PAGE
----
Then the time came that the alarm went off while I was in my dorm at night. I was on the sixth floor and about halfway down the stairs and the alarm stops. So we begin going back up, only for the alarm to start again once we reach the sixth floor. I am now experiencing literal alert fatigue. It's 1am, I don't need to be trying to see how many flights of stairs I can climb and descend before daylight, screw it, I'm just going back to my room.
Now we have so many alarms, people began ignoring them. Our RAs had to make the announcement: "You must evacuate in the event of a fire alarm, we will be checking rooms." Your alerts should never reach this point. (For those who need closure, it got sorted within a week and our lives were better for it. Also more safe.)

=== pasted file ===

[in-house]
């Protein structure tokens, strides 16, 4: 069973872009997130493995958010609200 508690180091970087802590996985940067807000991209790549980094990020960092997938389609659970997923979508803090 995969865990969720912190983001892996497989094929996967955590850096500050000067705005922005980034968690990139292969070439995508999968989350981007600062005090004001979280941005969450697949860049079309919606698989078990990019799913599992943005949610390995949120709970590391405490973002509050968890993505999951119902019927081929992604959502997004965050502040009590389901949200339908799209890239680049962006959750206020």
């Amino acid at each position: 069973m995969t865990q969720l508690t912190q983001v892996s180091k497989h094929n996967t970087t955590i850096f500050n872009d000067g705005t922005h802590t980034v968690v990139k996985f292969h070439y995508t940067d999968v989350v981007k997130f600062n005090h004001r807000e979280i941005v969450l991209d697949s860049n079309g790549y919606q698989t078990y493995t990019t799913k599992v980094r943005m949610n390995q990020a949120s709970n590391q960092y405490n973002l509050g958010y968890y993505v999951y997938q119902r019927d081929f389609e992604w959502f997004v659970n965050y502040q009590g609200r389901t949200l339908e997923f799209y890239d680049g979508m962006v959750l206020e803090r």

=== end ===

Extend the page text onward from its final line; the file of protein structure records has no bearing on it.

So how can we avoid this same phenomenon with our systems? I can, carry on writing about how to improve alerting systems and making alerts meaningful, but I want to get more fundamental than that. What we're monitoring is what we're alerting on. We need to make sure our monitoring is as meaningful as possible.
We've setup the conversation. The way we're doing, sucks. It's not great for businesses and it's causing fatigue in the IT industry, so how can we change it? In part two of this series I'll begin to wrap some the conversation around where we can start making changes in our organization to improve our monitoring systems.